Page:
The Department for Education (DfE) has announced it is publishing shortly a new and long-awaited careers strategy for England. Therefore, it seems timely to share some reflections, given five years ago instigated by Ministers, education, industry and career sector leaders were brought together to provide advice and recommendations to Government on careers provision for young people and adults.
Since then, education and training routes continue to rapidly expand and labour markets are becoming more complex for young people, teachers and parents. It can be daunting to fully understand the myriad of options post-14 and to be well prepared for career decision making from an early age.
Today’s Industrial strategy highlights people as a key driver for Britain’s success. The real challenge that now lies ahead is to fill major skills and talent gaps, help individuals seize new opportunities, and invest in people ensure the industrial and productivity challenges can be met
The National Careers Council made a number of key recommendations and presented these to government in 2013 and 2014.
- Addressing the lack of face-to-face careers provision for young people in local communities given the all-age National Careers Service (budget circa £120m) provided access mainly to a telephone helpline and website(s). The majority of funding targeted adults the only offer or service to young people were telephone and websites which were hardly used.
- Providing schools and colleges with support to help them in the transition phase to meet their new statutory duties. It was recommended this be done with institutions having free and/or subsidized access to independent and impartial career development professionals’ expertise.
- Ensuring schools and colleges have access to labour market intelligence/information (LMI) on jobs, salaries, career routes and vocational pathways for progression.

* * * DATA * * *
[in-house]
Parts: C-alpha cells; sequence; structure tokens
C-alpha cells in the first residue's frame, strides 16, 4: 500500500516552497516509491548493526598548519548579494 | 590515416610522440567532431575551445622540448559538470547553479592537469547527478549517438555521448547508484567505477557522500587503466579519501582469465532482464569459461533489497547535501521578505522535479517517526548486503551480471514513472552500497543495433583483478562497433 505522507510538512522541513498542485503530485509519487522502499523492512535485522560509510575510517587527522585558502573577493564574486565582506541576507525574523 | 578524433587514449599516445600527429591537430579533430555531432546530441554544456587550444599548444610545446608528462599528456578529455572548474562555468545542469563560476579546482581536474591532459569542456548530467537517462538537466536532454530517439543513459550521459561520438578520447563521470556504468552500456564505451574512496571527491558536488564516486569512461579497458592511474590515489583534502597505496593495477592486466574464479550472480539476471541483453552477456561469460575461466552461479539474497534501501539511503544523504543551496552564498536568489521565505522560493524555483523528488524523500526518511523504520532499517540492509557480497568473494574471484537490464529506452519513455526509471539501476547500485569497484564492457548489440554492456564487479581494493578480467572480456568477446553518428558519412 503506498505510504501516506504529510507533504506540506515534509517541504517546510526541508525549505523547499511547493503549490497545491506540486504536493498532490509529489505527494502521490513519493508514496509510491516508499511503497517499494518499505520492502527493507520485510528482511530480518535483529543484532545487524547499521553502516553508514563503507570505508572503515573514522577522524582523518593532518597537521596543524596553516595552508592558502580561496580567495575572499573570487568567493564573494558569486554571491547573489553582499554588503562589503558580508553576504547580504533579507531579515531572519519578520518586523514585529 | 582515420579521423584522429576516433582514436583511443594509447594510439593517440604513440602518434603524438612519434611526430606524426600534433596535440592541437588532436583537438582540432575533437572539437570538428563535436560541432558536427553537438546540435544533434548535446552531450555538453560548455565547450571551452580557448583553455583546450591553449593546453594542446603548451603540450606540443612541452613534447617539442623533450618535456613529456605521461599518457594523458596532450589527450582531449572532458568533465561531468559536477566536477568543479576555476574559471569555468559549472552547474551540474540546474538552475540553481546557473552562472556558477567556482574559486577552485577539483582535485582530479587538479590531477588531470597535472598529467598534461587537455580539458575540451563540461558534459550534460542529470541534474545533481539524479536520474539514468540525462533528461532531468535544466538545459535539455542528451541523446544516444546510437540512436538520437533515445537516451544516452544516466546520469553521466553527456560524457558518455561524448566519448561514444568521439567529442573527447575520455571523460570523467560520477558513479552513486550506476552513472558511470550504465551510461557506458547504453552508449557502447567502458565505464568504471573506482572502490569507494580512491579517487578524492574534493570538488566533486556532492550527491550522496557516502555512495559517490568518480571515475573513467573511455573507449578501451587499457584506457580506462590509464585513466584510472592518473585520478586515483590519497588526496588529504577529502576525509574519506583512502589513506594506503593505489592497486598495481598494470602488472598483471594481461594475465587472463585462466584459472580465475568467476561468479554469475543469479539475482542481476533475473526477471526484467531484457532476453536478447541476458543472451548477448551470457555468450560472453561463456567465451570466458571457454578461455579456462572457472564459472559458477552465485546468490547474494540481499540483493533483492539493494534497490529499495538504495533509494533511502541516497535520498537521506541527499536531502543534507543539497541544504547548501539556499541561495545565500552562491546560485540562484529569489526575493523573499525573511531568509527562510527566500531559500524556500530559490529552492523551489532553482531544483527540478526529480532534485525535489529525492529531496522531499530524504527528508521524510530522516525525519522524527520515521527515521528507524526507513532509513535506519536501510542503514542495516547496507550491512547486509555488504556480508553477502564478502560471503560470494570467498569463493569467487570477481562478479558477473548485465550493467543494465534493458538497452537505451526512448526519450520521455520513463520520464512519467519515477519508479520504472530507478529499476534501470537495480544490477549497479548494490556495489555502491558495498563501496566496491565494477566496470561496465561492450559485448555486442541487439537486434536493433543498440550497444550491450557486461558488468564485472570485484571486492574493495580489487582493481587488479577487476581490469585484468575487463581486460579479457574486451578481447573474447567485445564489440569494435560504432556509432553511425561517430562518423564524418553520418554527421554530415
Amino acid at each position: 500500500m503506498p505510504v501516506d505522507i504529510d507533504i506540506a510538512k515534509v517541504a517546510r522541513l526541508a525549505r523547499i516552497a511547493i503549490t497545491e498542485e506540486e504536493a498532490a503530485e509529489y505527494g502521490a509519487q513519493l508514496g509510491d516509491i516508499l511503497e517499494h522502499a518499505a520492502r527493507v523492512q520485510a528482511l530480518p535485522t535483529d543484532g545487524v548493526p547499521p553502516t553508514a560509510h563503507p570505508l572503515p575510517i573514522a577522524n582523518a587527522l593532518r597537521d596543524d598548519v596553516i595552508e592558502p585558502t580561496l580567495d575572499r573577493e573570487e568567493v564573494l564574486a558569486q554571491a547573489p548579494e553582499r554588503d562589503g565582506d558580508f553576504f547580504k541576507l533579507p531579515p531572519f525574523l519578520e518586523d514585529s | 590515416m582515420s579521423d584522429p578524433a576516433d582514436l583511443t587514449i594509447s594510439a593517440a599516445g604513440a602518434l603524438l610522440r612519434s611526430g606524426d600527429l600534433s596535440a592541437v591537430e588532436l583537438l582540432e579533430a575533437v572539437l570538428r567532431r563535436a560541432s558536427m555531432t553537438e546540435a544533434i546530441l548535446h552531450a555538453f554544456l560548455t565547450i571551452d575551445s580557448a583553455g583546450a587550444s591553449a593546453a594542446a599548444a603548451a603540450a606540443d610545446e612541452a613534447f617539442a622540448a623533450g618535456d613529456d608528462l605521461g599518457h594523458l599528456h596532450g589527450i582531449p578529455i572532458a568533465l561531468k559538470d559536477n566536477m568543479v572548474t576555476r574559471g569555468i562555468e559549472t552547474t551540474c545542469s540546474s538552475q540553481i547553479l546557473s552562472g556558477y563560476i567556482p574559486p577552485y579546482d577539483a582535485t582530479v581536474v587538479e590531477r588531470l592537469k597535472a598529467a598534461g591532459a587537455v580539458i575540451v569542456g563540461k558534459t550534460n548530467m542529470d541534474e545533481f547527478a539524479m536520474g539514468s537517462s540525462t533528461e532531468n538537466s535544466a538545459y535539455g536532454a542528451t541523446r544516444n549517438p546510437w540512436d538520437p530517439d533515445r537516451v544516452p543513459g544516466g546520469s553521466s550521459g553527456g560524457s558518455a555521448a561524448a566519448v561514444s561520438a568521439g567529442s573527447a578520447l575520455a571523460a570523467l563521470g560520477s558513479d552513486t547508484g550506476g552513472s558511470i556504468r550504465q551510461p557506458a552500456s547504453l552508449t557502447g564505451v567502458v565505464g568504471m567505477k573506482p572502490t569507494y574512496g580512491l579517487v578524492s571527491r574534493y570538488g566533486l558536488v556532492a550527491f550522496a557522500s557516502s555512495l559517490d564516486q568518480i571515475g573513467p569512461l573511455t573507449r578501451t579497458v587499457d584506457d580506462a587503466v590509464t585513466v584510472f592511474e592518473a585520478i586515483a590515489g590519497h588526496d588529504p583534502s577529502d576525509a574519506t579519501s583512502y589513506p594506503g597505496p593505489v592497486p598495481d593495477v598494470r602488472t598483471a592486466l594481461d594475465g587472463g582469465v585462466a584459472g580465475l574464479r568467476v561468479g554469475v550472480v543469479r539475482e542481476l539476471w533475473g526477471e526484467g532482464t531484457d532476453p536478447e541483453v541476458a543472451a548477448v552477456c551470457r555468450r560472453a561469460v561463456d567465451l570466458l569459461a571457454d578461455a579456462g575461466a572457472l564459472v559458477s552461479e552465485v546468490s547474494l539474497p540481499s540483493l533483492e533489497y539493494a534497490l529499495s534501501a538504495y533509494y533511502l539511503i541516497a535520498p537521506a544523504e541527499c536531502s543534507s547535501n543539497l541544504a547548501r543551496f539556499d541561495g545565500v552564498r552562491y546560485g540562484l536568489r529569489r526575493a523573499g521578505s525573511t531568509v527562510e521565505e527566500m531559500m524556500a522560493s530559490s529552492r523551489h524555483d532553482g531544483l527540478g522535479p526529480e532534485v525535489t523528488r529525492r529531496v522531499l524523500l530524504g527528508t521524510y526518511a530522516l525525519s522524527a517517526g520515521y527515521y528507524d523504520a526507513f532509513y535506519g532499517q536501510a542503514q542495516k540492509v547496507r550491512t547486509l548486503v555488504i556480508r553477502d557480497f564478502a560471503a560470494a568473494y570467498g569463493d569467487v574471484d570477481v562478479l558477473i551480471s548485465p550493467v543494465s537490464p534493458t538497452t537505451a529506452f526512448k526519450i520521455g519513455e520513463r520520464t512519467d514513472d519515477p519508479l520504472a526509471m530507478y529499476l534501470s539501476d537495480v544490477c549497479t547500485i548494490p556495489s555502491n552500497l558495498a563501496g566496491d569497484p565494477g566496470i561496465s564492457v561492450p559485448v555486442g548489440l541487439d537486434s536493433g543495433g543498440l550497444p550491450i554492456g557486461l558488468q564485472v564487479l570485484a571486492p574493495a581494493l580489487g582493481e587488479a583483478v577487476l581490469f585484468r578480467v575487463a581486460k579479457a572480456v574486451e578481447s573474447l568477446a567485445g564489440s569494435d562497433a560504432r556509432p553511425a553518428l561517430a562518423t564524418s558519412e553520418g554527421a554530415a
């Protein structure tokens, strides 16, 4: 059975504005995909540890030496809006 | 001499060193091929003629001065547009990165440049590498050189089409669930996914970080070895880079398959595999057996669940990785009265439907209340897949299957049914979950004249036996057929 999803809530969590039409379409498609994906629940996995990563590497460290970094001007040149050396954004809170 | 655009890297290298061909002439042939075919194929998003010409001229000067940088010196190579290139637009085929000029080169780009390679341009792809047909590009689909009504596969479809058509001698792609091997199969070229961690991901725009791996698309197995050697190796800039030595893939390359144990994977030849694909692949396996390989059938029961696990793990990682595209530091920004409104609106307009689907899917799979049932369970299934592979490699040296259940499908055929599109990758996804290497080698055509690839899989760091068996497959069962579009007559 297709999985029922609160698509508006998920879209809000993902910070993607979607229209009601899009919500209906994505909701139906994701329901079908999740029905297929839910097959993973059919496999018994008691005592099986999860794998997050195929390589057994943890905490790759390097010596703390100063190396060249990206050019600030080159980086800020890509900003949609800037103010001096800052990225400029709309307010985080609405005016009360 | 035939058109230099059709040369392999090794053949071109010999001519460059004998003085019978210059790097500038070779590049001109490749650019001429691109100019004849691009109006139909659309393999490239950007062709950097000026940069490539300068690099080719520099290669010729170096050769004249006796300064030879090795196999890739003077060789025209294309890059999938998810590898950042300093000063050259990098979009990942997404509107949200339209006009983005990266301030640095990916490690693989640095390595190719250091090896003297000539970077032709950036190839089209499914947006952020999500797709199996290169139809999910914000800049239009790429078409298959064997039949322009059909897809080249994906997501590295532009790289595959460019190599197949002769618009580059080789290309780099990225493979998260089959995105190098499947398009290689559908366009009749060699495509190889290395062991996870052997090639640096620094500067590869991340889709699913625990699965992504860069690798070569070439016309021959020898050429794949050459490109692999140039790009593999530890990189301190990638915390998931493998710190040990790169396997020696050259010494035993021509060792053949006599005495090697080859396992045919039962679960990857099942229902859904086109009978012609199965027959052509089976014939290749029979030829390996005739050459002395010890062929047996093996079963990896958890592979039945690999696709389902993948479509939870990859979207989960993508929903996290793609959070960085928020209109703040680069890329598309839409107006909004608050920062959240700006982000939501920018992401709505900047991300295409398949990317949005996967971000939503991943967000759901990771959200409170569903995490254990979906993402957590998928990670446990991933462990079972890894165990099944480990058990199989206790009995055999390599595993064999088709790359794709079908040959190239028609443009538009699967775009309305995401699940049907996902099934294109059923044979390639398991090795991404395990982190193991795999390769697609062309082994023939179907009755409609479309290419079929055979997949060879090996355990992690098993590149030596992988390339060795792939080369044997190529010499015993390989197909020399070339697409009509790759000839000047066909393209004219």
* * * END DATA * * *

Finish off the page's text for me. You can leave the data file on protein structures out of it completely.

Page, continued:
- Having an all-age national careers service starting with role models in primary schools and building up more careers-focused activities and support in secondary schools and colleges.
Since then, government adopted some of the recommendations around an inspiration agenda, with 5% additional funding for the National Careers Service for work with schools and colleges providing LMI and links with employers. At the same time, an additional £70m was also allocated to set up a new Careers and Enterprise Company (CEC) to provide strategic support in secondary schools and colleges. In both cases, the eight Gatsby Benchmarks on what constitutes ‘Good Guidance’ have been fully embraced but not fully delivered.
For most schools and colleges, having free and/or subsidized access to independent and impartial face-to-face career development professionals expertise remains illusive. Instead, employers and teachers are expected to shoulder this responsibility, mainly through volunteering activities. There are discussions underway to train new and incoming graduates to become ‘middle leaders’ in schools and colleges to deliver careers education. This sounds positive, but it’s important that any roll-out of training is made available to all careers co-ordinators in England’s 3,200+ post primary schools to help build their professional development.
Will the careers strategy begin with a primary school focus? Research evidence shows many children eliminate certain careers by a young age. There is a growing need for more young people to have first-hand labour market insights. The idea of 100 hours experience of the world of work, in some form, by the time young people reach the age of 16 - starting in primary schools – has been adopted in Cornwall and London, as well as in many other areas such as the Black Country. This includes career insights from industry experts, work tasters, coaching, mentoring, enterprise activities, part-time work, work shadowing, work experience/supported work experience and other relevant activities. Skills and innovation are at the heart of our nation’s future growth.
Let’s hope the new Careers Strategy is sufficiently ambitious in opening up new opportunities and providing support for young people and adults given the era of ‘a job for life’ is well and truly gone.
Dr Deirdre Hughes, Director, DMH & Associates Ltd, Exeter, & Associate Fellow, Warwick University Institute for Employment Research (IER)